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Still, the film adaptation of EL James‘ S&M-laced romance novel has nothing to be embarrassed about. Fifty Shades easily stayed No. 1 everywhere as it raced past the $400 million mark globally, an enviable feat. Domestically, the $40 million film earned $23.2 million for a 10-day total of $130.1 million.
Overseas, Fifty Shades is far more of a powerhouse, declining 57 percent to $68.1 million for a whopping international total of $280.5 million. The movie remained No. 1 in 50 markets.
Everyone was expecting a big falloff in the U.S., considering Fifty Shades‘ record-breaking $85 million debut over Valentine’s Day and Presidents Day weekend, although it declined more than other female-fueled properties based on a book (as an example, The Fault in Our Stars fell 70 percent). Fifty Shades ranks roughly No. 35 on the list of biggest declines.
Fifty Shades, along with holdovers Kingsman: The Secret Service and The SpongeBob Movie: Sponge Out of Water, fended off a trio of new offerings at the domestic box office — Hot Tub Time Machine 2, teen comedy The DUFF and the inspirational sports drama McFarland, USA, starring Kevin Costner.
Generally speaking, moviegoing will slow substantially Sunday because of the Academy Awards ceremony. Another factor hurting films across the board this weekend was more bad weather on the East Coast, as well as in the Midwest and the Southeast.
Matthew Vaughn‘s cheeky British spy film Kingsman stayed No. 2 in its second weekend, falling 52 percent to $17.5 million for a domestic total of $67.1 million. The Fox film earned another $33 million overseas from 54 markets for a foreign total of $86.6 million and global cume of $153.7 million. Kingsman is soaring in South Korea, where it has already earned $8.9 million to become the top-grossing R-rated foreign title of all time, surpassing all James Bond titles in only two weeks (the movie has been described as Kick-Ass-meets-Bond).
Paramount’s Sponge Out of Water, now in its third weekend, claimed the No. 3 spot in North America with $15.5 million for a domestic cume of $125.2 million. Overseas, the family film took in another $21 million from 44 markets for a foreign total of $76 million and worldwide cume of $191.2 million.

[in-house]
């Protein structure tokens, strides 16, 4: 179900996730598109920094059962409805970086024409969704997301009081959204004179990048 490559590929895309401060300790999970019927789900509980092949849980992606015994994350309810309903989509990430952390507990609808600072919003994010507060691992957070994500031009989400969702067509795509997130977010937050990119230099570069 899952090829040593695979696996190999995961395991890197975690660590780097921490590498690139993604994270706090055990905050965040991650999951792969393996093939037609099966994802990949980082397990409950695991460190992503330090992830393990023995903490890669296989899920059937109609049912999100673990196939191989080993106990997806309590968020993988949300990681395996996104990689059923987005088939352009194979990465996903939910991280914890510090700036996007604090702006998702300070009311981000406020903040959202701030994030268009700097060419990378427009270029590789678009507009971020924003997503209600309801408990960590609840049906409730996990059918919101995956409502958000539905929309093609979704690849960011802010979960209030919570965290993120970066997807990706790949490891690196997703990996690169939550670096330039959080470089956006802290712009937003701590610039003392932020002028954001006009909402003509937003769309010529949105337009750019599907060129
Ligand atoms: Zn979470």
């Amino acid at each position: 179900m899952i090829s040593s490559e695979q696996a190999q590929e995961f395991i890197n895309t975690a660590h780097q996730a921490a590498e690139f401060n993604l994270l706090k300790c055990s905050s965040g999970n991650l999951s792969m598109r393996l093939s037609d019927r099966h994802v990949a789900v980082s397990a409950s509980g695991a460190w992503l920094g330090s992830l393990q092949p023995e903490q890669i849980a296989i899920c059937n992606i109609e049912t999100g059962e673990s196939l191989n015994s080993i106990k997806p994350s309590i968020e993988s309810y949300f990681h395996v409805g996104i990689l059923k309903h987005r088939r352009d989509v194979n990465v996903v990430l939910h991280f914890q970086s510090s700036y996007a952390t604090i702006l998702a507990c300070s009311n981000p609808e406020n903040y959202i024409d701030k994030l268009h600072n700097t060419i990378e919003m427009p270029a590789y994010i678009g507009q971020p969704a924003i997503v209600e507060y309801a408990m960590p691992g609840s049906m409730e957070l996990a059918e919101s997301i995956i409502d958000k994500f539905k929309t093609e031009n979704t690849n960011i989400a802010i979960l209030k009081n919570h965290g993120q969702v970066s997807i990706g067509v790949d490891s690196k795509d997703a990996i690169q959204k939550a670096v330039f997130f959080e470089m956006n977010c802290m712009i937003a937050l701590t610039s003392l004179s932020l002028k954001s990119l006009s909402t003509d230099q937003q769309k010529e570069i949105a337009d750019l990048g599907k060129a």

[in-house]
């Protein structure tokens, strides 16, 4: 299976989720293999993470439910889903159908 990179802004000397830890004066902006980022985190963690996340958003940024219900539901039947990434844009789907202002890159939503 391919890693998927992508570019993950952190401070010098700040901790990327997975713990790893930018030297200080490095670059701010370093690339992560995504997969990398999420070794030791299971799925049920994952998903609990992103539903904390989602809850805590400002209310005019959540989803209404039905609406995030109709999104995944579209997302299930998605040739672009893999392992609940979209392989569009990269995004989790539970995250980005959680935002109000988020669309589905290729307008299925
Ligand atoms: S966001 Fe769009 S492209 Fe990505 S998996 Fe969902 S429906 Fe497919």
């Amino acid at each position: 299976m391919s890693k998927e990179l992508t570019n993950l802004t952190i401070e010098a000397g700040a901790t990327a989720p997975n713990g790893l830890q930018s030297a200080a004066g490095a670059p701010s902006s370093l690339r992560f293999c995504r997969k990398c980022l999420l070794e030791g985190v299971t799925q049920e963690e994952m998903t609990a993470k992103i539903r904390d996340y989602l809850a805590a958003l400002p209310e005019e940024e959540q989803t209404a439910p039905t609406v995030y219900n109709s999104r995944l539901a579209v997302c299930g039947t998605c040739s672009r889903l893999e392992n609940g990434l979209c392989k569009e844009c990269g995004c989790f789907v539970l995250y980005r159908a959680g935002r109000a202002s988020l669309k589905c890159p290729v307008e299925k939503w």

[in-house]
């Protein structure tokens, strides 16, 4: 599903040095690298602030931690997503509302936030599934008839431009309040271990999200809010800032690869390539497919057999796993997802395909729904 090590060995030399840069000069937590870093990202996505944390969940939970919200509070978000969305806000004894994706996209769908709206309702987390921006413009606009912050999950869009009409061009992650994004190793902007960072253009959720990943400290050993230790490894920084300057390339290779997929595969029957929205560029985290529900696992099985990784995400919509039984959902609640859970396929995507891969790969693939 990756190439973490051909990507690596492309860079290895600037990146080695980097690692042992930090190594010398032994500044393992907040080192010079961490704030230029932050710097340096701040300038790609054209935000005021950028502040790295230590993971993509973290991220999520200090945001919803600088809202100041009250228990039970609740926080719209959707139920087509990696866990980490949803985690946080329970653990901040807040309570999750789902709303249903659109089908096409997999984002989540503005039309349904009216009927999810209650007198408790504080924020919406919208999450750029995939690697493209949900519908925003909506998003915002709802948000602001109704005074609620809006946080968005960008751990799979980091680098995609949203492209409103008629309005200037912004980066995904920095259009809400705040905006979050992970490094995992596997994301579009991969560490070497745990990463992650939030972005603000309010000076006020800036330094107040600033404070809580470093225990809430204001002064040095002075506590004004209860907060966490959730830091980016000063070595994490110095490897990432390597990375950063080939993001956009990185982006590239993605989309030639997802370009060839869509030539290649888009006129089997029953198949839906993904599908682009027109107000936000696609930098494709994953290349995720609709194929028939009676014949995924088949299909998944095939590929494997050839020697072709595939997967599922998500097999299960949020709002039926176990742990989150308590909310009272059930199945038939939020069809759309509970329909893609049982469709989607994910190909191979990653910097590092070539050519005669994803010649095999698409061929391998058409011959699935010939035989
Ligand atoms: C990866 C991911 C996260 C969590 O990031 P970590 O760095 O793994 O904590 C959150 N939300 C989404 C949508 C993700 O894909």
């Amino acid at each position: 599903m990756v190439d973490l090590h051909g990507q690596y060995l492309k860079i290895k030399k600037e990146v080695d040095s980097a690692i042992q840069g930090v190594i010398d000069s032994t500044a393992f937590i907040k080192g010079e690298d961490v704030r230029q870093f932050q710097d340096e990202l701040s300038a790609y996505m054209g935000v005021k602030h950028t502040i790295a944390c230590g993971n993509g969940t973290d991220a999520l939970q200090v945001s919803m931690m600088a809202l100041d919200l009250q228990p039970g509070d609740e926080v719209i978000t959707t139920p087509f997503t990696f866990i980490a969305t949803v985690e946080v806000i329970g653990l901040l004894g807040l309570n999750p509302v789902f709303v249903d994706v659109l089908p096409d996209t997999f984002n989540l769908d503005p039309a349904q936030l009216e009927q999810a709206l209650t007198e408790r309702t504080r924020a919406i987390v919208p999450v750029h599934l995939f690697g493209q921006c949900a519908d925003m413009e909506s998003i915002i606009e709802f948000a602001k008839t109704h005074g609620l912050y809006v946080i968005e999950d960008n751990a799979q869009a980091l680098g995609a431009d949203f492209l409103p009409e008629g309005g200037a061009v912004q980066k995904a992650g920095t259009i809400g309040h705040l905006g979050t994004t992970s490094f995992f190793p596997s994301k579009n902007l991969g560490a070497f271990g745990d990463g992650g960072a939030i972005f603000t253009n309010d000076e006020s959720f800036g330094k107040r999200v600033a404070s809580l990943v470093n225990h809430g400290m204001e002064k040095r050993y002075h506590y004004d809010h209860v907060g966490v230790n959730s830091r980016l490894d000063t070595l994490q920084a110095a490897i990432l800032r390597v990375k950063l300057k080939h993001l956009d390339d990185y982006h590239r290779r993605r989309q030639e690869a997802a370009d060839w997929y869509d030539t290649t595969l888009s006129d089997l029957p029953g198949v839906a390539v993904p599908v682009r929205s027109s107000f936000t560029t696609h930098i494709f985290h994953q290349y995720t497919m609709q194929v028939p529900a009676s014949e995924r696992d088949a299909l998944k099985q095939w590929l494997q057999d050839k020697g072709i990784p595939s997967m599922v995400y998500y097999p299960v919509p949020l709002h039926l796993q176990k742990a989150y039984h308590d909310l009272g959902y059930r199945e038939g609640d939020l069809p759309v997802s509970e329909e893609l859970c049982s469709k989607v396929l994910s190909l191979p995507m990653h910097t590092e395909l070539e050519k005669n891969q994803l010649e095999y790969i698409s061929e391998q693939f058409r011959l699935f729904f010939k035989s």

McFarland, an inspirational sports pic going after families, fared the best of the three new films, narrowly edging out The DUFF with $11.3 million. The movie, nabbing an A CinemaScore, stars Costner as Jim White, the real-life coach who teamed with underdog kids to build a championship cross-country team at McFarland High School, a predominately Hispanic school in McFarland, Calif.
The Disney film, with a $25 million production budget, was originally supposed to open in November. Directed by Niki Caro, McFarland also stars Carlos Pratts, Valente Rodriguez, Maria Bello and Morgan Saylor.
One of the surprises of the weekend was teen comedy The DUFF, which outperformed expectations with $11 million, thanks to girls. Females made up 75 percent of ticket buyers; 68 percent were under the age of 25, while 48 percent were under the age of 18.
The DUFF, costing only $8.5 million to make, marks a fortuitous start for CBS Films and Lionsgate’s new distribution and marketing partnership. Mae Whitman (Parenthood) stars as Bianca, who makes herself over after learning she’s the “designated ugly fat friend” of two girls who are more popular. The ensemble cast also includes Robbie Amell, Bella Thorne, Bianca A. Santos and Skyler Samuels.
“It shows that if you make something that the female audience wants to see, they really do show up,” said CBS Films president Terry Press, who made The DUFF.
From Paramount and MGM, Hot Tub Time Machine is the weekend’s big disappointment. Based on tracking it was expected to earn in the midteens, but grossed $5.8 million after earning a C- CinemaScore, putting it at No. 7. The good news is that the male-fueled pic cost $14 million to make.
Director Steve Pink‘s Hot Tub sequel, opening nearly five years after the first film debuted to $14 million, returns most of the original cast, including Rob Corddry, Craig Robinson, Clark Duke and Chevy Chase, though no John Cusack. Adam Scott appears as a new castmember. This time out, the crew inadvertently land in the future.
“Shockingly cold weather doesn’t help a movie that needs late-night play. That’s where the core of its business should come from, but ticket sales just stopped at 6 p.m. in some parts of the country,” said Paramount president of worldwide distribution and marketing Megan Colligan.
At the specialty box office, Sony Pictures Classics opened the Oscar-nominated Wild Tales in four theaters in New York and Los Angeles. The dark comedy, from Argentina, is nominated for best foreign-language film and earned a pleasing $85,131 for a screen average of $21,283, the best of the weekend.
Among Oscar best picture contenders, American Sniper crossed the $400 million mark worldwide, placing No. 6 domestically with $9.7 million for a domestic total of $319.6 million, by far the best gross of any title up for the top prize. Overseas, Clint Eastwood‘s movie earned $20.5 million from 55 markets for a foreign cume of $108.5 million and global total of $428.1 million. For a war film with pro-U.S. themes, Sniper has done well internationally.
American Sniper opened in France to a sizeable $6.1 million, the biggest debut ever for an Eastwood title (he’s an icon in France). Sniper also marked Eastwood’s biggest opening in Spain ($3.3 million), Mexico ($2.6 million) and Brazil ($1.8) million.
FIFTY SHADES OF GREY
KINGSMAN: THE SECRET SERVICE
SPONGEBOB SQUAREPANTS: SPONGE OUT OF WATER
HOT TUB TIME MACHINE 2
THE IMITATION GAME
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Santa Barbara International Film Festival